The Governor’s Residence sent a guide and driver to greet me at the airport. Moments later, we swept into the driveway of the hotel—and I knew I was going to love Burma. I walked over a covered bridge, frangipani and jasmine fragrances hovered in the warm air, and the manager lead me to my suite. I felt at home. 

The Governor’s Residence, a fortunate discovery
A designer friend who had recently returned from Burma happened to mention The Governor’s Residence. She had enjoyed dinner there, and knew I would like its Burmese style and eccentric individuality.

I was traveling alone (a luxury and the perfect way to encounter new friends), and wanted a hotel that would be welcoming and tranquil—and especially with a management and staff that would take care of me. Before I left I was not certain how easy it would be to negotiate Yangon or whether I could venture out alone to explore temples and pagodas, visit the Bogyoke market (to find pearls), or simply go for a walk. I wanted to be met and greeted and for things to be easy and smooth.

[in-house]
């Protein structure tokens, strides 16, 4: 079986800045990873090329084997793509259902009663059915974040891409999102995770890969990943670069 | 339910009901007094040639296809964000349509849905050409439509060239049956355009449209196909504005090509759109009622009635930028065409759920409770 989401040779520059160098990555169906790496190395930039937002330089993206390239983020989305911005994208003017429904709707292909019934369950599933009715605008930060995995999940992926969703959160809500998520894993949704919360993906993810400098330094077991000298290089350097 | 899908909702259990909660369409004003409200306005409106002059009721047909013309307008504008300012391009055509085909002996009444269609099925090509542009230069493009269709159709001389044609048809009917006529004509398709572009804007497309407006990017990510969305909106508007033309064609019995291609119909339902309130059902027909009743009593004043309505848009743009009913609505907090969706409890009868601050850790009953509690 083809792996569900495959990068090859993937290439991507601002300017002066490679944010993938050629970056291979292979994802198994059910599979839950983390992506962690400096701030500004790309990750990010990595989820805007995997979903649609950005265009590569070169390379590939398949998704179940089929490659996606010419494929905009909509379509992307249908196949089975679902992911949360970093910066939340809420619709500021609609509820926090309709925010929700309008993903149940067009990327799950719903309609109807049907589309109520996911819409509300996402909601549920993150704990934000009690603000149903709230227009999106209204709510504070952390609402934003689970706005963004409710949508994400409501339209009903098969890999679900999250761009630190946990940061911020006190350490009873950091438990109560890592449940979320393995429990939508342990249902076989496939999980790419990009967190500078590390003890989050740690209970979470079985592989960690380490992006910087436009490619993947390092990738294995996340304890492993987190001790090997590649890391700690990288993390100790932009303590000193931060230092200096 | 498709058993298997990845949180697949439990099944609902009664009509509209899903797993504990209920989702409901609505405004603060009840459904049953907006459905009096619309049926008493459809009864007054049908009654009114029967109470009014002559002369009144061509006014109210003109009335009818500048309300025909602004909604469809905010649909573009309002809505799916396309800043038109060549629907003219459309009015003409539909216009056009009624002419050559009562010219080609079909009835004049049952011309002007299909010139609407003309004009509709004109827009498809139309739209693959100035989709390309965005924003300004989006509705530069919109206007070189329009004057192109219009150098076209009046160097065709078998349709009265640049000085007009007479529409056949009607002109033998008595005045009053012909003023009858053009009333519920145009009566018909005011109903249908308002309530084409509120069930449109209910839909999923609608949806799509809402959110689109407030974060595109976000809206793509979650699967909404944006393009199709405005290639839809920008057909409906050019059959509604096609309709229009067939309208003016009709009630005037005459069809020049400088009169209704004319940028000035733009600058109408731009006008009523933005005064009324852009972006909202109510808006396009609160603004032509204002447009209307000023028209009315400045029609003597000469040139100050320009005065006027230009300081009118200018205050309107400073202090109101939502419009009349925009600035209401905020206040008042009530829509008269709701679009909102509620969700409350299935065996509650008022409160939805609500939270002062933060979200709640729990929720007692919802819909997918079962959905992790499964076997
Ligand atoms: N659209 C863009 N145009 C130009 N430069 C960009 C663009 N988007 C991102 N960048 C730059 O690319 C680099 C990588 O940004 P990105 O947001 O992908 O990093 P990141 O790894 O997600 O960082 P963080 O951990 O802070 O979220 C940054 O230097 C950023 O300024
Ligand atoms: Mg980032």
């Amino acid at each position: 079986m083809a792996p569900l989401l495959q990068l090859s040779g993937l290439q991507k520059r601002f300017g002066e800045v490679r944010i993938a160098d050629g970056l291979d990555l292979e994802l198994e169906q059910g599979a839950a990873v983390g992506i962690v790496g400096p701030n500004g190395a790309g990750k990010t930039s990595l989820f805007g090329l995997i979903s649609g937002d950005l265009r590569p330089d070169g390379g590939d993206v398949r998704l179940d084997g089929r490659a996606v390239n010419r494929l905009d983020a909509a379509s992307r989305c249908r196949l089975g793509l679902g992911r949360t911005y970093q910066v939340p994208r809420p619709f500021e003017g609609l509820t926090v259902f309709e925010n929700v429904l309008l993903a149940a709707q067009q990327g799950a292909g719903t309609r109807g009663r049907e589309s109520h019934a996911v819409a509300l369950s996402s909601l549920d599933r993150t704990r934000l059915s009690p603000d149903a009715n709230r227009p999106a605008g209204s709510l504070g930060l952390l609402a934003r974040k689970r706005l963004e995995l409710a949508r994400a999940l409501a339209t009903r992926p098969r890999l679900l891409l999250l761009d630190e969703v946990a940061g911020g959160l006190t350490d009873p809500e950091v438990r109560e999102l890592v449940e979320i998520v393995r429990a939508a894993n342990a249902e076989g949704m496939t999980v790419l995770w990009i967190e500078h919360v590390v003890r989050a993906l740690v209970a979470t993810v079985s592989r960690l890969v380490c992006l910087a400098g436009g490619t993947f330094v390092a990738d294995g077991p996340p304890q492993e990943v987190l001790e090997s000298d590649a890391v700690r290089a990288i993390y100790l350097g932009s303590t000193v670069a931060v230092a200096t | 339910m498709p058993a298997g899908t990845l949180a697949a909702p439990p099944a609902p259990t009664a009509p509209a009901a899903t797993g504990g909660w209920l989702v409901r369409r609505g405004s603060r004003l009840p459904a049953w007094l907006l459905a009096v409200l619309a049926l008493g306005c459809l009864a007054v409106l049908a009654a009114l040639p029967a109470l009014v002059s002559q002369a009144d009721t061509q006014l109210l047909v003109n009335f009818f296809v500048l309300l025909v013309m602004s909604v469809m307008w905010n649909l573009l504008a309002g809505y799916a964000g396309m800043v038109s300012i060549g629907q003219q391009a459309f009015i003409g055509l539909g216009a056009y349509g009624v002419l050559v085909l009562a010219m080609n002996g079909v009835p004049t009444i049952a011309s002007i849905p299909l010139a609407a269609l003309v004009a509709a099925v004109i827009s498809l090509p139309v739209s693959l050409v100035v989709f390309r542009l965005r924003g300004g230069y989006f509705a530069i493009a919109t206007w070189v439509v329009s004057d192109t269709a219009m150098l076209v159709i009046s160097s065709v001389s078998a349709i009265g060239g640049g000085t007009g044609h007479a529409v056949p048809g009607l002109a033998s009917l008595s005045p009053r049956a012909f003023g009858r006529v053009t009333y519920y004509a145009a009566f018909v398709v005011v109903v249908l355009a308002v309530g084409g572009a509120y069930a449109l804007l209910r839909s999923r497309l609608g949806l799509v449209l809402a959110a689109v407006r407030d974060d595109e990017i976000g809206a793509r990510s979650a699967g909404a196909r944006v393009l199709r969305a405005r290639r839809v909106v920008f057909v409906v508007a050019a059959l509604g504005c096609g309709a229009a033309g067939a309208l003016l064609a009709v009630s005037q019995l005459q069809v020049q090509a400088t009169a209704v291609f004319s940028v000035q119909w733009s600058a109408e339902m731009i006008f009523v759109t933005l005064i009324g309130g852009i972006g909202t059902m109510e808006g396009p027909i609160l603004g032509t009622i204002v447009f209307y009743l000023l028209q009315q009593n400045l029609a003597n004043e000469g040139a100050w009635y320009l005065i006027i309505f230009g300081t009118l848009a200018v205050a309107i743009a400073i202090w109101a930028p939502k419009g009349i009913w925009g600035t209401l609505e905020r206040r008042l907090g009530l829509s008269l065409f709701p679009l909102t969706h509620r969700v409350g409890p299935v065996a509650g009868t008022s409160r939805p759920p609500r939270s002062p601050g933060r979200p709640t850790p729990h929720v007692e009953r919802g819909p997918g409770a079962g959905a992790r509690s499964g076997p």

The Governor’s Mansion has European management, and is part of the Orient-Express group. My friend Ruth reported that the staff is polished and very cosmopolitan. And Ruth was right.

The hotel, with its 1920s colonial-era fretwork-trimmed verandas and windows curtained with vines, feels uniquely Burmese.

It had been the residence of a regional governor. It’s in the leafy ‘embassy row’ neighborhood and had been redesigned and decorated a few years ago by the French designer, Patrick Robert, a Yangon resident now, who is constantly updating and refreshing. 

Burmese arts and crafts are on display--lacquer bowls, handmade silver pagodas, wood sculptures. I loved peering at the framed old sepia photos of women in nineteenth-century Burmese dress and scenes of idyllic country villages (that still look the same today).

The Governor’s Residence is set in rain-drenched acres of tranquil tropical gardens, with a lily pond and a decorative swimming pool (that looks more like a pond than a dive-in pool and a hidden corners for sipping fresh ginger tea or a gin and tonic.